28. Among borrowers who completed a bachelor’s degree in the 2011-12 school year and borrowed Subsidized Stafford loans at some point, about 25 percent borrowed $19,000 or more; 75 percent borrowed less than $19,000 in Subsidized Stafford loans. Authors’ calculation using the National Postsecondary Student Aid Study 2011-12.
29. A borrower with a very low loan balance, such as $3,500, who qualified for a Subsidized Stafford loan and loses that benefit under the Trump proposal may not ever have that added interest forgiven under IBR because his income-based payments may be sufficient to repay the low balance before 15 years. He may still earn what some might consider a low income during repayment but one that is still high enough that IBR requires that he make regular monthly payments. In that case, the loss of the Subsidized Stafford benefit means he leaves school with a higher loan balance and does not have the excess balance forgiven. He ultimately pays it. If he uses a 10-year, fixed-payment schedule the loss of Subsidized Stafford loans could cost him as much as $500 in total additional interest payments. Another exception occurs for borrowers who are “on the line” for qualifying for loan forgiveness. They come close to repaying their full principal and interest balances in 15 years under the Trump proposal and have only a few hundred dollars forgiven. In these cases the borrowers end up paying more due to the loss of Subsidized Stafford loans than under the current set of policies; they do not qualify for enough loan forgiveness to have all of the excess interest they accumulate due to the loss of Subsidized Stafford loans forgiven.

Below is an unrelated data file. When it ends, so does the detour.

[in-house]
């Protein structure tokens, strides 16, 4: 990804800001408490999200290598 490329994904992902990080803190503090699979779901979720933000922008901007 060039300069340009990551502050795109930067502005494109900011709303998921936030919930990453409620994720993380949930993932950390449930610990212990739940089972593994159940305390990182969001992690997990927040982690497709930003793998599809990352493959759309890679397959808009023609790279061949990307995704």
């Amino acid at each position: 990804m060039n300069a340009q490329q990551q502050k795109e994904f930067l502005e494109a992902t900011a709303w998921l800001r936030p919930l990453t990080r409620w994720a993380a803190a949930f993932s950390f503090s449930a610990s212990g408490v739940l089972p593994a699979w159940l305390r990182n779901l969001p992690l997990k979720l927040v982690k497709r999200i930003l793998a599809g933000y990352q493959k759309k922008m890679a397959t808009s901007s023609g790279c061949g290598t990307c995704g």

31. We assume $19,000 of the borrowers’ loans are Subsidized Stafford loans. They therefore each begin repayment with a balance $4,338 higher under the Trump proposal due to the interest that would accrue during a six-year in-school period that covers undergraduate and graduate enrollment.
33. Expressed as a present value using a 2.0 percent discount rate, the figures are as follows: Total payments under current IBR are $59,442. Under original IBR they are $71,313. Under the Trump proposal they are $86,258. The present value of the forgiven debt under original IBR is $21,543.
36. Expressed as a present value using a 2.0 percent discount rate, the figures are as follows: Total payments under current IBR are $59,442 and forgiveness is $81,355. Under original IBR payments are $120,966 and forgiveness is $34,099. Under the Trump proposal payments are $131,139 and forgiveness is $28,634.